Concussions and MRIs
- Posted on: Apr 30 2018
Concussions are relatively common types of injuries. They occur on the courts of high-schools and colleges, and they occur just about every Sunday during football season. A concussion occurs when there is some type of force to the head, such as hitting the ground during a tackle. Generally, concussions are likened to a bruise on the brain. Often, players walk-off or sleep-off their bruise. However, the nature of a concussion is not that simple.
A concussion is classified as a traumatic brain injury. Now, this shouldn’t cause a great deal of alarm; most people do recover just fine from a concussion. Because symptoms may linger, though, a doctor may order imaging such as an MRI.
Recognizing the Signs of Concussion
You cannot know that medical care should be sought if you are not aware that a concussion has occurred. Common symptoms to note include:
- Persistent or frequent headaches.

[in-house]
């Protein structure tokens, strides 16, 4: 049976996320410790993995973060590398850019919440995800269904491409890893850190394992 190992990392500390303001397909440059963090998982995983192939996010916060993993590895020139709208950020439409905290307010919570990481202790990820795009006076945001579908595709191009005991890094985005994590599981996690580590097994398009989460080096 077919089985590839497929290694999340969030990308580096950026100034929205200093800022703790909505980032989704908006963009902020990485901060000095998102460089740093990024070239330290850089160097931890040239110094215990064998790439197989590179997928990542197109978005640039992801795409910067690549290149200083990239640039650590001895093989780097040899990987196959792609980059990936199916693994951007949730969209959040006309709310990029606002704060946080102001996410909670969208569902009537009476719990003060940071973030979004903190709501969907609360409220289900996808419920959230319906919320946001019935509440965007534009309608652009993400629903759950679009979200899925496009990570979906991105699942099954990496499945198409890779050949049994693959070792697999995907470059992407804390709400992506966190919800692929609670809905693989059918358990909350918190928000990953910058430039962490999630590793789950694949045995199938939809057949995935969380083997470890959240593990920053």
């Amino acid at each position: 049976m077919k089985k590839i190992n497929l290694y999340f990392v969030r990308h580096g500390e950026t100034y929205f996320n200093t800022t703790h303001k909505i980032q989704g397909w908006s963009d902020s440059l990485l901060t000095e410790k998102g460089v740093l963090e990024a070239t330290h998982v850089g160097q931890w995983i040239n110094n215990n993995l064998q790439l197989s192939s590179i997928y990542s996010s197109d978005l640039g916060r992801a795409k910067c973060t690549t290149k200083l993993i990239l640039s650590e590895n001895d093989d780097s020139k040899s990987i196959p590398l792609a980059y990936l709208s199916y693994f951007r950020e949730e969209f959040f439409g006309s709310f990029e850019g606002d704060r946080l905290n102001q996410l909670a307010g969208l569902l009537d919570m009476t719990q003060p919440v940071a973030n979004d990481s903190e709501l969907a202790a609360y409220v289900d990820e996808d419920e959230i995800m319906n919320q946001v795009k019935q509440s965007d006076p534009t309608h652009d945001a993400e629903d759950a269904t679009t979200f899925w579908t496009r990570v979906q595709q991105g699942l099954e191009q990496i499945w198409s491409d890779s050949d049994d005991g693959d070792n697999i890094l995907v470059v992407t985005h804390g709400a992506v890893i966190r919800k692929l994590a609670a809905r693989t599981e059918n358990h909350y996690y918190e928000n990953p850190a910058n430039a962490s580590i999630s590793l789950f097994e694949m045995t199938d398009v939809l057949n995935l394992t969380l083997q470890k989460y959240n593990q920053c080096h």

- Difficulty concentrating.
- Difficulty remembering, or clear memory loss.
- Ringing in the ears.
- Dizziness and difficulty maintaining balance.
- Mood swings or irritability.
- Light and audio sensitivity.
- Sleepiness or fatigue.
- This may or may not coincide with vomiting.
The challenge with accurately spotting a concussion is that symptoms caused by this “brain bruise” may not develop immediately after an injury. Sometimes, symptoms do not become obvious for months or years.
How MRIs Can Facilitate Accurate Concussion Diagnosis
An MRI is a type of diagnostic imaging that emits radiofrequency waves within a magnetic field. The MRI machine looks like a large tube. As the table on which the patient is lying moves through the scanner, images are delivered to an internal computer system for processing. Historically, MRIs have only been capable of observing more severe brain injuries. However, technical advances have improved the process. When necessary, MRI screenings may be performed with the inclusion of contrast media, a type of dye that enhances the viewing of smaller vessels.
Using contrast media to intensify imaging, it becomes possible to observe the overall structure of the brain, including the state of the meninges, the lining that acts as a cushion for the brain. MRI can also measure brain function to identify changes that may indicate a minor brain injury.
Go Imaging facilities are located in Houston and Humble, TX. For more information on MRI tests, contact the office near you.
Posted in: MRI